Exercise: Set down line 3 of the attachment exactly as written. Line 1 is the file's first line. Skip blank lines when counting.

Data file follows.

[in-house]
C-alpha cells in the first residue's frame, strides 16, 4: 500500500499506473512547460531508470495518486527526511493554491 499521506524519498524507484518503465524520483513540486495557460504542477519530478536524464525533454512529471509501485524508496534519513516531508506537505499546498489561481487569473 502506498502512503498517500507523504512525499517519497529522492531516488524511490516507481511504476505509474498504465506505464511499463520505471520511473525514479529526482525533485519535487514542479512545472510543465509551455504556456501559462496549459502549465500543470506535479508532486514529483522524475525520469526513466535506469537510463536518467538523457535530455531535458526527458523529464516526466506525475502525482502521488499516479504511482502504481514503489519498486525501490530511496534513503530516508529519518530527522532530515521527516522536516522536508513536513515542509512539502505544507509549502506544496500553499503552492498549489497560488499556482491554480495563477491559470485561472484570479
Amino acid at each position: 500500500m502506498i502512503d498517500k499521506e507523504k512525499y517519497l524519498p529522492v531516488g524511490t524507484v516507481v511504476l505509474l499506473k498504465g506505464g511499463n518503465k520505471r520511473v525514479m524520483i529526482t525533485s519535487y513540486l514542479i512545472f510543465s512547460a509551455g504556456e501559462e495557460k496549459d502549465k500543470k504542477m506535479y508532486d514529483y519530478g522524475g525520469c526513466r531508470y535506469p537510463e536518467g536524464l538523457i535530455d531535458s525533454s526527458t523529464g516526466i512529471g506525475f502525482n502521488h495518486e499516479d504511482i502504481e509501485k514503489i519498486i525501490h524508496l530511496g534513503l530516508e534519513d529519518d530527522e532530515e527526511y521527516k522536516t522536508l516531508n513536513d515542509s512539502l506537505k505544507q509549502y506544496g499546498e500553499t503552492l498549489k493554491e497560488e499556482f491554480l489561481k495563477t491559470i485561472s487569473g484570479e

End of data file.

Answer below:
Amino acid at each position: 500500500m502506498i502512503d498517500k499521506e507523504k512525499y517519497l524519498p529522492v531516488g524511490t524507484v516507481v511504476l505509474l499506473k498504465g506505464g511499463n518503465k520505471r520511473v525514479m524520483i529526482t525533485s519535487y513540486l514542479i512545472f510543465s512547460a509551455g504556456e501559462e495557460k496549459d502549465k500543470k504542477m506535479y508532486d514529483y519530478g522524475g525520469c526513466r531508470y535506469p537510463e536518467g536524464l538523457i535530455d531535458s525533454s526527458t523529464g516526466i512529471g506525475f502525482n502521488h495518486e499516479d504511482i502504481e509501485k514503489i519498486i525501490h524508496l530511496g534513503l530516508e534519513d529519518d530527522e532530515e527526511y521527516k522536516t522536508l516531508n513536513d515542509s512539502l506537505k505544507q509549502y506544496g499546498e500553499t503552492l498549489k493554491e497560488e499556482f491554480l489561481k495563477t491559470i485561472s487569473g484570479e